I haven't even gotten to the sounds yet - they're not good. At least on my system (on which every game sounds fine) firing a weapon sounded suspiciously like throwing pebbles at a tin roof. Weapon models and tracer effects are unimpressive, some character models (animation aside) are just plain ugly. You want my opinion? Go play Cube. Don't care about open source? Go play Enemy Territory. Don't even care if it's free? Go play any game in the Unreal Tournament series. Any of the aforementioned games are infinitely more enjoyable than Nexuiz. How the fuck are you supposed to pronounce that name anyway? To me it seems like it would be "Neez-weez"...

Thursday, June 09, 2005

Now 100% More Disturbing

I doubt that many people think of me as a strictly blood and guts type of gamer - after all, my favorite genre is RPGs, so that goes out the window right there. Still, I'm a little bit frightened to be as far away from familiar territory as I am with the Hanihani -Operation Sanctuary- demo.

In the Linux Game Tome entry (the link is back there), the game is described as being "A typical japanese 'choose a phrase' adventure based on a famous anime." I've watched some anime in my time, I'm not averse to it. You can hardly be a fan of the RPG genre and not have had your share of anime at some point. So, I decided to give it a go, although I'll admit I had second thoughts when I realized the download (torrent only, by the way) was ~150MB.

To try to put this as nicely as possible: This is not so much a game per se, but more of an interactive visual novel. I think that's what they call them, anyway. You can actually throw the whole thing into auto mode and just kick back while the story advances. You'll sit through the demo for a long while before you actually get to the point where you can make a choice, and I do mean a long while.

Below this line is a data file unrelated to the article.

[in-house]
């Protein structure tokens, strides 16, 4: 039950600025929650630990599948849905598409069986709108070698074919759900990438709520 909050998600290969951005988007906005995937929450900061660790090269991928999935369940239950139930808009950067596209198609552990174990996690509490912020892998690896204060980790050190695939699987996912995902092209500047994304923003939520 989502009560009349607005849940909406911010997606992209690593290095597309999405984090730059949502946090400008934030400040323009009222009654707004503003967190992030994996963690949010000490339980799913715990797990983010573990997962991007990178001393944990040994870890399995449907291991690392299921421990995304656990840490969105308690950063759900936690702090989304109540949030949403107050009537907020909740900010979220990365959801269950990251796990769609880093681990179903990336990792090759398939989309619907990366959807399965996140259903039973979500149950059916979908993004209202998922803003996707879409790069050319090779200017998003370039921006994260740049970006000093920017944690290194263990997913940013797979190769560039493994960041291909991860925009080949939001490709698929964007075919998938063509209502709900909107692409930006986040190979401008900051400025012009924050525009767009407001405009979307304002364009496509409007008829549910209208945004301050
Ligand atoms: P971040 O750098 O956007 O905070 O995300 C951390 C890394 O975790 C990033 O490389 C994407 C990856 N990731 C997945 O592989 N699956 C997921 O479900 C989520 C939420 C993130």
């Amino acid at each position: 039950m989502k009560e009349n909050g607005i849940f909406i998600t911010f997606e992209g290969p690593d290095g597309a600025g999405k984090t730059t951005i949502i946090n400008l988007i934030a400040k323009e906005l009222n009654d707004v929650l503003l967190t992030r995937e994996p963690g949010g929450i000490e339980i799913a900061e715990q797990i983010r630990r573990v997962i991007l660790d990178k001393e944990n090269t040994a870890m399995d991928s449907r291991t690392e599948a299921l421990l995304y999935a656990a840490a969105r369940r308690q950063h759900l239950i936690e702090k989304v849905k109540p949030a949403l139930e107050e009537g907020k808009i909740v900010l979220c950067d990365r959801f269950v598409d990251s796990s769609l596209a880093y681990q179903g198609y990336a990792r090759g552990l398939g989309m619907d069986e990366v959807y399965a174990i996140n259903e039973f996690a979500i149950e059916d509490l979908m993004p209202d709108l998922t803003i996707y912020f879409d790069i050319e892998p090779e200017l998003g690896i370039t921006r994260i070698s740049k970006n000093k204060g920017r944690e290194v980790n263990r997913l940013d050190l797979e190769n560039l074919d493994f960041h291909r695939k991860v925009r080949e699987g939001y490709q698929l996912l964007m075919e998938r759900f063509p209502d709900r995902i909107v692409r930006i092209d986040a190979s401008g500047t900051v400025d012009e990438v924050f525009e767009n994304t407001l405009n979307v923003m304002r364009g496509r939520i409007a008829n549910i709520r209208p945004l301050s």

As far as I can tell, the story is mostly about a young man who goes to school and has a very short teacher. There are also some bizarrely uncomfortable moments of apparent sexual tension between this guy and the school nurse, among others. What I saw would be allowed in a PG-13 movie, but was still quite embarrassing to watch. One note, on the download page is does say that you must be 18 or over to purchase the full game - apparently it's a bit racier than the demo. It's also in Japanese, only the demo is translated as far as I know.

If really slow moving anime/manga or those creepy (sorry, but they are) dating sims are your thing, check out the demo - I'm sure you could do worse. Anybody who's interested in a game for the sake of a game, stay far away.

Thursday, June 02, 2005

Vega Strikes Out

Vega Strike has been out for quite a while now, but during the Vendetta Online beta, there never really seemed to be a good reason to download it. Vendetta has been in the commercial realm for quite a while now, so I can't play that anymore. It started to seem like a good time to give Vega Strike a try. At around 200MB the download is pretty hefty, albeit still dialup-able for someone with the time and patience. Is it worth it? Read on.

I'll be honest, I find myself trying to like Vega Strike more than I do actually liking it. Hey, it's got promise. Decent 3D engine, space - you know, the prerequisites for a modern-style space flight simulator are all in place. What isn't in place is the controls. I like to use the WASD keys for control, not the arrow keys. I'm sure there are better buttons to use for speeding up and slowing down than the + and - keys. Why the hell did they make the secondary fire button the enter key when the primary fire is the space bar? I find myself hitting the wrong keys constantly, and there is (as far as I know) no way to remap them.

The controls are my main aggravation, but there are other nuances of the game's design that I just don't like. I know space is big, and that stars don't fly by you super quickly, especially in a small spacecraft. I'm sure most people know that. You know what, though? That hasn't stopped every other space sim in the fucking world from flinging them at you with vigor. You know why? It gives you a sense of movement. In Vega Strike, there is no sense of movement at all until you get to some of the highest speeds available with your SPEC drive, and it's annoying.

There are things that I do like about Vega Strike. The open-ended gameplay is nice, no missions crammed down your throat when all you want to do is fly around for a while - maybe trade some cargo. Um, wait a sec. There's more. Like, um... space?